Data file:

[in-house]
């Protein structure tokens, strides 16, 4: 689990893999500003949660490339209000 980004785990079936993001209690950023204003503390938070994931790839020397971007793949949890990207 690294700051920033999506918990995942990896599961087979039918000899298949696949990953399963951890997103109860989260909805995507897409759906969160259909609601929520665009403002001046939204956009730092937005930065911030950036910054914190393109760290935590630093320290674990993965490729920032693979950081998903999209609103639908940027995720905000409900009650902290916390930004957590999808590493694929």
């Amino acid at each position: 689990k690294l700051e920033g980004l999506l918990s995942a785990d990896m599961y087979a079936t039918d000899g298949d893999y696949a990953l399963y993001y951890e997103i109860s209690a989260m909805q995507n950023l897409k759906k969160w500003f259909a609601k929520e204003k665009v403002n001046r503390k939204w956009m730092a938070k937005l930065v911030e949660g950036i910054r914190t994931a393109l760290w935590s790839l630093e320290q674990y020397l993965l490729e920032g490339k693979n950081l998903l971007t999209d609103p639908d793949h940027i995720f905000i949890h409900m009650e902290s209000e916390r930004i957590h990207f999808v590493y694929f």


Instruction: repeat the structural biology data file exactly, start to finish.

[in-house]
């Protein structure tokens, strides 16, 4: 689990893999500003949660490339209000 980004785990079936993001209690950023204003503390938070994931790839020397971007793949949890990207 690294700051920033999506918990995942990896599961087979039918000899298949696949990953399963951890997103109860989260909805995507897409759906969160259909609601929520665009403002001046939204956009730092937005930065911030950036910054914190393109760290935590630093320290674990993965490729920032693979950081998903999209609103639908940027995720905000409900009650902290916390930004957590999808590493694929």
């Amino acid at each position: 689990k690294l700051e920033g980004l999506l918990s995942a785990d990896m599961y087979a079936t039918d000899g298949d893999y696949a990953l399963y993001y951890e997103i109860s209690a989260m909805q995507n950023l897409k759906k969160w500003f259909a609601k929520e204003k665009v403002n001046r503390k939204w956009m730092a938070k937005l930065v911030e949660g950036i910054r914190t994931a393109l760290w935590s790839l630093e320290q674990y020397l993965l490729e920032g490339k693979n950081l998903l971007t999209d609103p639908d793949h940027i995720f905000i949890h409900m009650e902290s209000e916390r930004i957590h990207f999808v590493y694929f």